Action avoidance. Doesn't that sound right up there with restless leg syndrome and other maladies we have thrown at us in the latest barrage of commercials?

It is a more perverse disease that plagues millions of wannabes huddled amongst their excuses at the bottom of the ladder. Action avoidance. The plague of the sales person that hates making a cold call, the downfall of the latest resolution to exercise, the fear of approaching the one that may be the love of your life, the blame about the tough economic times all add to the journal of reasons to avoid action.

Action can not be avoided. It takes energy and creativity to form just the right excuse at just the right time to make it barely possible to slip by another day without facing truth. Why not spend that energy of positive forward motion?

It takes action to make excuses. Take action to avoid them.

While news media reassures us that the current big excuse about the economy justifies sitting round the house, there is a missed reality. All times, boom times, good times, the absolute best of times can be the worst economic times - if you do not have work. What do the excuse makers do when times are good? They find more excuses. Let's run through a few with answers to each.

"I'm too poor to get an education."

Answer: Libraries have the same books that are offered at Harvard, and libraries are free. My Power Podcast is free every week and offers new skills for people at any level of personal development. Hey, you have to expect some self promotion.

"I'm not pretty enough."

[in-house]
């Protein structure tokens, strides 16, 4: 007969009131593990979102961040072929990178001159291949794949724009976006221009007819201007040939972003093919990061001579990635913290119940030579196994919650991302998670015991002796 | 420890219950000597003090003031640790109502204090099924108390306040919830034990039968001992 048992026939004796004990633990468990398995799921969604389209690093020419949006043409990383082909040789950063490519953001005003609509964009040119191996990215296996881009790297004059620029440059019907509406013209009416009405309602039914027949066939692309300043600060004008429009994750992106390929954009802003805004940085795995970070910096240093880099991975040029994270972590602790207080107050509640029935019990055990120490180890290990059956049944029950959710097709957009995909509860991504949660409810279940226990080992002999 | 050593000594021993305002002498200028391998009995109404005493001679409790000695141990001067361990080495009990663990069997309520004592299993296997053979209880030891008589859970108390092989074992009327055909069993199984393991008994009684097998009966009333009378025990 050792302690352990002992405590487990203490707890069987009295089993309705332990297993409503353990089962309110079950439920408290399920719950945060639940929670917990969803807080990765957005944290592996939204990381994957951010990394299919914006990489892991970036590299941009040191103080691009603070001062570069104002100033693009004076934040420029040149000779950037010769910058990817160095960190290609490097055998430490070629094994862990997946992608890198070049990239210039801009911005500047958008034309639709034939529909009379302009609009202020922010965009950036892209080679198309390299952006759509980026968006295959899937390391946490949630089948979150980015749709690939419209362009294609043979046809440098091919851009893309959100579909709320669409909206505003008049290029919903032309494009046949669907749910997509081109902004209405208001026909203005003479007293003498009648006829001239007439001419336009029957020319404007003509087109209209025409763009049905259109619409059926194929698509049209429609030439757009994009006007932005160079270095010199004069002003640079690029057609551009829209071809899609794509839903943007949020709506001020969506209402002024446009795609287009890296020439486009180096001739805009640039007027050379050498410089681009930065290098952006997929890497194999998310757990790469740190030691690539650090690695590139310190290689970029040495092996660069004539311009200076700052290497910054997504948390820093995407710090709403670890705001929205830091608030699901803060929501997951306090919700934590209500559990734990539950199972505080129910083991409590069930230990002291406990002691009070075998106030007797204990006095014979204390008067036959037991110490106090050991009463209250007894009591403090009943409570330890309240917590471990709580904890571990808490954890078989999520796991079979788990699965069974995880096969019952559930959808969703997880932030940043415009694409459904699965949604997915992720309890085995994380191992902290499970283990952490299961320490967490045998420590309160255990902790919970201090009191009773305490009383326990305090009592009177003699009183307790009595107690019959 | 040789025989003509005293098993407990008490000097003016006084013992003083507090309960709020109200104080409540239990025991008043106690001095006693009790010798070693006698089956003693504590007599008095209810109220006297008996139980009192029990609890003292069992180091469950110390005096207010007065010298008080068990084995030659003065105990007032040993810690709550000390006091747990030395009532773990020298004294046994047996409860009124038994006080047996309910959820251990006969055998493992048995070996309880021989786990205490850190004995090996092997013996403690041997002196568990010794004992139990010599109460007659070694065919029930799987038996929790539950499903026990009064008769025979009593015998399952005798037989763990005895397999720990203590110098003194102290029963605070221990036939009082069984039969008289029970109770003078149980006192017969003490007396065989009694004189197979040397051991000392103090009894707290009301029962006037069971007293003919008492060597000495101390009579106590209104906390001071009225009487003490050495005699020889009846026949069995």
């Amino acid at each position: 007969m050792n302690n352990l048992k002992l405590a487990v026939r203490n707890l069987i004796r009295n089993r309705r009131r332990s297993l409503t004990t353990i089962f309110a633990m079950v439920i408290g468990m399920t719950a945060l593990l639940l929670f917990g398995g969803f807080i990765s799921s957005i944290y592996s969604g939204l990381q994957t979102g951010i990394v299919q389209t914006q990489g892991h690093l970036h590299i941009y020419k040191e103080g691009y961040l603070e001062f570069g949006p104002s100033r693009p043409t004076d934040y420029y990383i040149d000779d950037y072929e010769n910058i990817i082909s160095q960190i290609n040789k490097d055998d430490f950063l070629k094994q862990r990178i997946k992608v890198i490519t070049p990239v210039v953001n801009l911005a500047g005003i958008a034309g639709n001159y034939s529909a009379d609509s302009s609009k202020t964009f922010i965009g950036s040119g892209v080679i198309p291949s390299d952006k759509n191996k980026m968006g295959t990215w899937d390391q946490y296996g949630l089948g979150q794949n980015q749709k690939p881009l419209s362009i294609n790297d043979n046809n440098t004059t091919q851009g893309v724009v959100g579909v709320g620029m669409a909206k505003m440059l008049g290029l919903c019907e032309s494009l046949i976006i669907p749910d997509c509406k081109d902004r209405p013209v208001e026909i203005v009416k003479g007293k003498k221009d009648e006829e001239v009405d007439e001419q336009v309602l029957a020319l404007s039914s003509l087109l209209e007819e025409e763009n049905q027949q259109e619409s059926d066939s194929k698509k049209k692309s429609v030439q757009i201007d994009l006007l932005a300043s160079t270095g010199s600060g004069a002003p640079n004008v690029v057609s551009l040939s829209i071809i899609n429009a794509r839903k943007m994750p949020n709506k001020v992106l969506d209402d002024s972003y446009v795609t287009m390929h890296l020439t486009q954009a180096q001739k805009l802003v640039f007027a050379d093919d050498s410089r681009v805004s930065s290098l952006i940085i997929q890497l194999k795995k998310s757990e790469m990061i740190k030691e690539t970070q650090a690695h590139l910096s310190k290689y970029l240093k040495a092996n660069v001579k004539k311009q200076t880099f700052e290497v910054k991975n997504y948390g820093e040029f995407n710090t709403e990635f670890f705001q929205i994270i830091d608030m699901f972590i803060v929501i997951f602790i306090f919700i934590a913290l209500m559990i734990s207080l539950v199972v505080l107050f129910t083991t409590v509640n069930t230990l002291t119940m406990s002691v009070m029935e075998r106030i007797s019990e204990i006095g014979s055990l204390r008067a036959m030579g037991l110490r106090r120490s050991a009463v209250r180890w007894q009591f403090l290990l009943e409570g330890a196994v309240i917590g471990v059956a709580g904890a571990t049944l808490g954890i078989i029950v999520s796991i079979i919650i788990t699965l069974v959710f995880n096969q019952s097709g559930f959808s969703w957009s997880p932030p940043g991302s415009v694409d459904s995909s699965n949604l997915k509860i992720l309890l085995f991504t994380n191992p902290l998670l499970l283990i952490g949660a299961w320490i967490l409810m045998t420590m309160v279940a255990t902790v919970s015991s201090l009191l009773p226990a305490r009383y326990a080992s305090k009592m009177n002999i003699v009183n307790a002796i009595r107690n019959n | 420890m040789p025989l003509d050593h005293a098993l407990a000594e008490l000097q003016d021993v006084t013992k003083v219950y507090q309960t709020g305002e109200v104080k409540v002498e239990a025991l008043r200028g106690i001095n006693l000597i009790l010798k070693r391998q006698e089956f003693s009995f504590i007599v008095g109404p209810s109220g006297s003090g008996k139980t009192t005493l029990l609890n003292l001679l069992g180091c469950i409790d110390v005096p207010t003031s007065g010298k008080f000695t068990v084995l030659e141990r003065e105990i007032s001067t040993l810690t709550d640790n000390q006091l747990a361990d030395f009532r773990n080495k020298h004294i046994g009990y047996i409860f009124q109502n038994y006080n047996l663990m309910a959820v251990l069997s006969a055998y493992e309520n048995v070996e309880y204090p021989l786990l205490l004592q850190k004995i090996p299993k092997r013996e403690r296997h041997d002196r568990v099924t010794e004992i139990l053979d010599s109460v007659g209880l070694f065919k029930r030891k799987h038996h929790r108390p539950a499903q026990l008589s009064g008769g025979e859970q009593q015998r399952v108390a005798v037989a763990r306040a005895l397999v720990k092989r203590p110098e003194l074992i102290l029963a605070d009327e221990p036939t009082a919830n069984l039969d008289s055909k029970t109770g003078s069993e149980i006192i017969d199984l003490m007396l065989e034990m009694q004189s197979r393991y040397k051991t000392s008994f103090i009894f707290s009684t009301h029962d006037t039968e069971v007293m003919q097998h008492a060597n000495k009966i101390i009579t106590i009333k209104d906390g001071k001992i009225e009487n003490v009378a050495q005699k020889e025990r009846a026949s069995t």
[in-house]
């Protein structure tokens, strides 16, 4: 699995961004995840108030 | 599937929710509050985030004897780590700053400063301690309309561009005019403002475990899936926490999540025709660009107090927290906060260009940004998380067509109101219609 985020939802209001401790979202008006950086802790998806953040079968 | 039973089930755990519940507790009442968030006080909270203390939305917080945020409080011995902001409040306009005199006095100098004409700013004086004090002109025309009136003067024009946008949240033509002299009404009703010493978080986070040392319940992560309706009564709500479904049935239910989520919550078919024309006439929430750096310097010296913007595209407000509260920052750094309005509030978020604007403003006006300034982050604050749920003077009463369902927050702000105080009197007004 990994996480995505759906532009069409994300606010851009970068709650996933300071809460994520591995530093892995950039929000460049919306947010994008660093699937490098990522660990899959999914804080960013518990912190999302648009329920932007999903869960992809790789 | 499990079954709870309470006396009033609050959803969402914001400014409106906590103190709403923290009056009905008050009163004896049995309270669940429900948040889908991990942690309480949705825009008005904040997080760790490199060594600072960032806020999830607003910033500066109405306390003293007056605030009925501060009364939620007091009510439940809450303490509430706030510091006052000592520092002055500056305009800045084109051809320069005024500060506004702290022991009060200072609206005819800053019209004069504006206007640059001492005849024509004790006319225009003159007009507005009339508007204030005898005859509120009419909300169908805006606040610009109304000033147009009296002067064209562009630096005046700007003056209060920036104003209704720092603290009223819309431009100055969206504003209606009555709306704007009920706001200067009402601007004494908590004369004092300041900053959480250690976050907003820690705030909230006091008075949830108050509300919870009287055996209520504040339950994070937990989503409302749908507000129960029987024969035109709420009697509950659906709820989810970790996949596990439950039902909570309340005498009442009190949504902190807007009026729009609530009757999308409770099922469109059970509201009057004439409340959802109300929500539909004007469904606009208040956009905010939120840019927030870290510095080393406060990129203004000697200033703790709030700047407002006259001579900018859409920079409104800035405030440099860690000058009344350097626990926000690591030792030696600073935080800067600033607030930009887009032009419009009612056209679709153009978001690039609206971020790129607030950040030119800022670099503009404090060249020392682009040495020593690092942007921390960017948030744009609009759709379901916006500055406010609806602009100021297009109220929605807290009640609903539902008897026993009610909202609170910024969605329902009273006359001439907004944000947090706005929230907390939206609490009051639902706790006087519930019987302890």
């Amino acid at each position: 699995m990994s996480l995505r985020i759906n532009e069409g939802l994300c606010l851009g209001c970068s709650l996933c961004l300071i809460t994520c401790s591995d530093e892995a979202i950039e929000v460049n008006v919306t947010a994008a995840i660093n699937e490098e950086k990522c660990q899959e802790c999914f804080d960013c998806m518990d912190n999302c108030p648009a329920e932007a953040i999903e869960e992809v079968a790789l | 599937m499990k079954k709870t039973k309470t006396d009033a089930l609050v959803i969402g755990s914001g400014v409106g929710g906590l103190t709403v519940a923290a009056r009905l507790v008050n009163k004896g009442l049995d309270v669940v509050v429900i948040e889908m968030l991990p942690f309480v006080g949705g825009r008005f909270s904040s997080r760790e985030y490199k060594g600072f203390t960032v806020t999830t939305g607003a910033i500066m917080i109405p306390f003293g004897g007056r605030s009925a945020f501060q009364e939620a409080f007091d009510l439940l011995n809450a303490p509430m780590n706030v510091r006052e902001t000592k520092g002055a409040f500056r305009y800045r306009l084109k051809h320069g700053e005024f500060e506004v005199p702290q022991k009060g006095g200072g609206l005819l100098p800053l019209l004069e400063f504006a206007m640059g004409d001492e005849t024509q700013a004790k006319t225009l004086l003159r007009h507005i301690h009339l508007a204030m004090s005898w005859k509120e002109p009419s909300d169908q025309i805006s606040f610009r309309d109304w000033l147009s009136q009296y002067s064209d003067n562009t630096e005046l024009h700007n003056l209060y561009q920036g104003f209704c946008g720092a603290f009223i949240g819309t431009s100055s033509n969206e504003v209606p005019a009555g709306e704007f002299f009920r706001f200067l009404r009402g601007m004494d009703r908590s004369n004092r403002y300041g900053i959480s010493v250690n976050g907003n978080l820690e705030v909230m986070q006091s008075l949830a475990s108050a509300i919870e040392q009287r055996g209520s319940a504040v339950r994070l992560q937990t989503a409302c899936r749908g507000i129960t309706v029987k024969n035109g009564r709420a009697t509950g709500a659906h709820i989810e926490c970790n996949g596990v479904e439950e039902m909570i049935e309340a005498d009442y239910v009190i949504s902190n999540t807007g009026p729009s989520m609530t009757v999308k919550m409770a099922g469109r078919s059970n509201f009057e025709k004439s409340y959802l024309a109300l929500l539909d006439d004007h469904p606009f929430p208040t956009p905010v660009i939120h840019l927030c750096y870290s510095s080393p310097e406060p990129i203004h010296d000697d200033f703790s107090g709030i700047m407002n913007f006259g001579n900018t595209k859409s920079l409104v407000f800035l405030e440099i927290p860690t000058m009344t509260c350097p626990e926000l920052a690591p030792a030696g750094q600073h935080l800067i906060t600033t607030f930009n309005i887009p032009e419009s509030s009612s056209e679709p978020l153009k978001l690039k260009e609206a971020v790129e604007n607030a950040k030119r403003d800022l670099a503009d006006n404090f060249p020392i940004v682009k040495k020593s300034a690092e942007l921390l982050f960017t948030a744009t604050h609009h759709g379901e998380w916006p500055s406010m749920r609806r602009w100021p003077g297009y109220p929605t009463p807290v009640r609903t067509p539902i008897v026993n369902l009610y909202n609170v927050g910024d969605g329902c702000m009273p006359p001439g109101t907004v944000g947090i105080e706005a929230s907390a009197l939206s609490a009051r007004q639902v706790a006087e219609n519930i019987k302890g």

Answer: Real beauty is in a person's ability and attitude. Most people I know that are multi-millionaires are real mirror breakers. Don't point a camera in their direction. The best sales person I know, a self made real estate developer, was voted the ugliest guy on campus by his fraternity brothers. That's right, his personality got him in the most popular fraternity, won him a beautiful wife, and amassed a fortune in commercial real estate.

"I'm to fat."

Answer: I've been in that battle all my life. I could blame my thyroid, sue McDonalds, or just change my lifestyle. You can too.

"I have an impairment."

Answer: I do too. Nothing life threatening, but a problem. I have, what a doctor called, a mild form of Tourette Syndrome. Little annoying ticks that make some people think I'm on speed when the meet me. Many times I've that stare in someone's eyes that says, "What's he on?" Annoying true - just not reason for action avoidance. With these two excuses about weight and Tourette, I could be a fat guy running up and down the street barking like a dog and cussing like a sailor. That would not help me achieve my goals.

"I'm too old."

Answer: That's a bigger buzz word today now with Baby Boomers hitting sixty. If you think you are too old, think of Col. Harland Sanders. He started Kentucky Fried Chicken when he was sixty-five with his Social Security check of a little over a hundred dollars. Dr. Maxwell Maltz, a best selling author we feature, wrote Psycho-Cybernetics when he was in his sixties. When you see hundred year old people skiing down mountains or jumping out of airplanes, don't ask them stupid questions like, "What's you secret of longevity?"

Their long life and joy of living is proof that they never fell ill to the dreaded disease, action avoidance. In this week's episode, you'll hear our best and brightest address ways to help you get into action, execute your plan, and avoid excuses.

Author's Bio: 

Joe Nuckols
Author | Speaker | Broadcaster | Entrepreneur

Host of Nightingale Conant's My Power Podcast

Joe created the world's first all motivation 24/7 radio format , WNN - Winners News Network - that was syndicated nationally. He has been on stage with many leading speakers such as Zig Ziglar, Brian Tracy, and more. He received Entrepreneur of the Year award in Fort Lauderdale. Many national publications such as People, Newsweek, Wall Street Journal, New York Times, and more have carried stories about his career. He is an award winning advertising writer and winner of journalism awards.